Power plays at Twitter: @Jack, @Ev, and the need to grow up (Q&A)
The book "Hatching Twitter" comes out this week, just as the company goes public. In it, Nick Bilton tells the tale of the often chaotic and ego-driven maneuverings over control of the CEO's chair at Twitter.
Daniel TerdimanFormer Senior Writer / News
Daniel Terdiman is a senior writer at CNET News covering Twitter, Net culture, and everything in between.
This week, just as Twitter is about to carry out its long-awaited and highly anticipated IPO, here comes Nick Bilton's "Hatching Twitter: A True Story of Money, Power, Friendship, and Betrayal," a dramatic and detail-rich recounting of the founding and maturing of Twitter, and the never-ending power struggles that plagued the hot young company, even as it rose to worldwide prominence and importance.
In the book, Bilton, a New York Times reporter, gives the richest telling yet of how four men -- Jack Dorsey, Evan Williams, Noah Glass, and Biz Stone -- took a simple idea and turned it into something credited with enabling political revolutions.
Some of the story is familiar, and much of the intrigue surrounding Dorsey's long obsession with controlling his Twitter legacy has already been told in a New York Times Magazine book excerpt. But if Dorsey, who like the other Twitter founders is referred to throughout the book mostly by his first name, came across as power-hungry and cold in the excerpt, the depths of that obsession are much more fully fleshed out in the book, and he does not come off looking good. Rather, Bilton depicts Dorsey as someone driven by a need for revenge -- against fellow co-founder Evan Williams, whom Dorsey felt engineered his 2008 removal as CEO -- and by a burning desire to be the one to define the narrative of who invented Twitter.
Glass is another one of Twitter's co-founders who has struggled to control that narrative, and in the magazine excerpt, Dorsey is presented as the puppeteer behind Glass' firing. Other accounts have been more sympathetic to Dorsey, at least in relation to Glass' departure from Twitter.
Over the last two years or so, Twitter's leadership has been as solid -- at least as far as the public knows -- as it has ever been, and Dorsey, although still on Twitter's board, is firmly ensconced as CEO of the mobile payments company Square. Yet Bilton's tale argues forcefully that we really only ever knew about Dorsey what Dorsey wanted us to know.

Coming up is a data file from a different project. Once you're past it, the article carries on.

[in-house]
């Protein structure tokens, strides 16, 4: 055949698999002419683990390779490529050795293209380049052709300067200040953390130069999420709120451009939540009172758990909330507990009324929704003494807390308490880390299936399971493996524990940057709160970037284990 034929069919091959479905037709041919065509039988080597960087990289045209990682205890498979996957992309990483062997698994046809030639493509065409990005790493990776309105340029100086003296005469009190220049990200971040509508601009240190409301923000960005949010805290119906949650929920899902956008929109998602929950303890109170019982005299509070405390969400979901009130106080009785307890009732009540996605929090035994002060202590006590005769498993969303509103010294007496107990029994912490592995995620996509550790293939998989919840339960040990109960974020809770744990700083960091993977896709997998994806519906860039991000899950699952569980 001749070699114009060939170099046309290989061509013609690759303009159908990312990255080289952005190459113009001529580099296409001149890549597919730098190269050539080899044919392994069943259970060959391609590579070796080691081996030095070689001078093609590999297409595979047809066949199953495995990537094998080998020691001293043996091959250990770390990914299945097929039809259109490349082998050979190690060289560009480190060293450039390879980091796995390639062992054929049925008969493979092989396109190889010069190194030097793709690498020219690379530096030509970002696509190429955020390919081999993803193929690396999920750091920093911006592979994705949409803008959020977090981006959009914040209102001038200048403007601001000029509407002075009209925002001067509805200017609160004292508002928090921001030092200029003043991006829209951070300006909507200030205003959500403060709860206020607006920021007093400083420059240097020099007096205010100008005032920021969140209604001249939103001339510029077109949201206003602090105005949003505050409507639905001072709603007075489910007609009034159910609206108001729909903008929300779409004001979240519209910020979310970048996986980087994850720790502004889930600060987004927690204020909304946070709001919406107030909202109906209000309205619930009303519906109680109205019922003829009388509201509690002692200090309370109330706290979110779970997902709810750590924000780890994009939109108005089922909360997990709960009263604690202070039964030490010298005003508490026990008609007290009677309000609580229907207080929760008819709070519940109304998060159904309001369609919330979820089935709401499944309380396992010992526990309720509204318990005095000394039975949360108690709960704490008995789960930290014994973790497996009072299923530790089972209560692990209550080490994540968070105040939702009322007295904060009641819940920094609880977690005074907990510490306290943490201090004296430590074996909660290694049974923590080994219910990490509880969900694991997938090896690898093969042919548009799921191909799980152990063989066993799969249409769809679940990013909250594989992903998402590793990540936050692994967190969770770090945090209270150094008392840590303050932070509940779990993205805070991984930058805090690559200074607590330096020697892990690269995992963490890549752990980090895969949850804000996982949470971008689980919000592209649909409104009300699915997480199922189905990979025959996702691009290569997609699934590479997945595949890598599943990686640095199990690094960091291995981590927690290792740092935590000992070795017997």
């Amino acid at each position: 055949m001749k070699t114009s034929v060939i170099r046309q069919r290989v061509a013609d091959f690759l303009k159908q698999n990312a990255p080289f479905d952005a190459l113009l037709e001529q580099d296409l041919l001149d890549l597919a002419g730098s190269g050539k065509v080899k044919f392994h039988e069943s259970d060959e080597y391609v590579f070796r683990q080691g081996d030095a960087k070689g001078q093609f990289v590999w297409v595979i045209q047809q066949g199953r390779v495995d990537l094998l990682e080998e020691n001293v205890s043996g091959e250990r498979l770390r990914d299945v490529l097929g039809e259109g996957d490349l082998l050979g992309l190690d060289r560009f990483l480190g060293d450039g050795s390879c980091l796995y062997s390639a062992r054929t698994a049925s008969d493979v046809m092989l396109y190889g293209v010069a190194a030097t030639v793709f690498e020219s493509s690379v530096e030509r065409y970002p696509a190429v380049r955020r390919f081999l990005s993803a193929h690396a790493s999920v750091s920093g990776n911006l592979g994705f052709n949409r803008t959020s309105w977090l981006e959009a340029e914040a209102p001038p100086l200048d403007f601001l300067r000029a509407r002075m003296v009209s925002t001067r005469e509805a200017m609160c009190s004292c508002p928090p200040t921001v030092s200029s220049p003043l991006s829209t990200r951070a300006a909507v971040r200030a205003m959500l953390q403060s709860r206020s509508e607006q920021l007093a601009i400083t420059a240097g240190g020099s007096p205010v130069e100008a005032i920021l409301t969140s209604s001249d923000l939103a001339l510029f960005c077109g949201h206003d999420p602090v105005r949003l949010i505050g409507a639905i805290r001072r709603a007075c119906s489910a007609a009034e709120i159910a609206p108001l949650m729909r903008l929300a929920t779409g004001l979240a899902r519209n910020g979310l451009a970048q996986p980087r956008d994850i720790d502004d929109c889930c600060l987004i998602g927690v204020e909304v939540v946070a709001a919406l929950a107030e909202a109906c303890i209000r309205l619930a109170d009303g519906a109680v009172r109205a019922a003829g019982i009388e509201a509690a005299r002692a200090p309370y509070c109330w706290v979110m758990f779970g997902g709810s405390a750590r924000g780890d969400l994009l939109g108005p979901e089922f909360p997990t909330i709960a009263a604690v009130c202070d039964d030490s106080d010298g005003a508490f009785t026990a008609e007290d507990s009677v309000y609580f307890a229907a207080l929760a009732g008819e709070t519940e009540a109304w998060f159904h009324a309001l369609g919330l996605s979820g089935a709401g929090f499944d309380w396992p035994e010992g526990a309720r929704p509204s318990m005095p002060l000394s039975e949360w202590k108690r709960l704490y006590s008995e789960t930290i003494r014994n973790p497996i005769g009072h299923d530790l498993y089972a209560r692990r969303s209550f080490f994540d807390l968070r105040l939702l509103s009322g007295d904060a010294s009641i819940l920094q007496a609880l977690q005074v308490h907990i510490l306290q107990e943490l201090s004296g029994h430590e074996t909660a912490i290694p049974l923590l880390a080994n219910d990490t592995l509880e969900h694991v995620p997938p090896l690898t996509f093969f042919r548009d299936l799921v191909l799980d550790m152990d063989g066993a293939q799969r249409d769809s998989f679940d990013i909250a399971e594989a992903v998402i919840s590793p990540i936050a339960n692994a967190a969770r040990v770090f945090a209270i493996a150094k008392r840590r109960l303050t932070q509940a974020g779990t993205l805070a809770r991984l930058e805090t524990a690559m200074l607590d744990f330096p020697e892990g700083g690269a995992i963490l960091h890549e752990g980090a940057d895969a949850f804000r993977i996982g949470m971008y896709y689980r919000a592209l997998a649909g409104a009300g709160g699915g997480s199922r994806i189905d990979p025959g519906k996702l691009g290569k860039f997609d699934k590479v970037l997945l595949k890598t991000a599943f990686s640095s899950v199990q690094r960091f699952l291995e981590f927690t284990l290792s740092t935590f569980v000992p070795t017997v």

It's a drive that hasn't really changed. For years, Bilton writes, Dorsey told anyone who would listen that he was the rightful inventor and spiritual visionary of Twitter. Now, as CEO of Square, access to him is carefully managed, and a common narrative about Dorsey is that he is one of a very small number of business leaders who may be "the next Steve Jobs."
Indeed, Bilton writes that Dorsey, step by step, took on elements of Jobs' persona -- from adopting a daily uniform to using Jobs' own words, uncredited, in speeches and interviews. Square is seen by many as one of the hottest companies to come along, since Twitter, perhaps, and as a result, Dorsey is revered. Readers may come away not understanding what his real skill is, and why he was allowed to play such an active role in Twitter's senior management, especially leading up to the removal of Williams -- who funded the company initially with his own money and at one time owned 70 percent of its stock -- as CEO in 2010.
Square had no comment, and Twitter did not immediately respond to a CNET request for comment.
CNET asked Bilton 10 questions by e-mail about his book, about Twitter, and most importantly, about his impressions of Jack Dorsey.
Q: The New York Times Magazine excerpt didn't paint a very flattering picture of Jack Dorsey. His portrayal is even more Machiavellian in the book. How do you think he managed to successfully resurrect his reputation? How did he learn to be a successful CEO of Square, given his troubles running Twitter?
Bilton: Everything I reported about Jack, and the rest of founders in the book, was the result of hundreds of hours of interviews and more than 1,000 documents and e-mails I obtained through my reporting. I spent considerable time with every single one of the founders and board members, including Jack. I wrote this book as objectively as possible and I leave it up to the reader to decide how they feel about anyone mentioned in the story.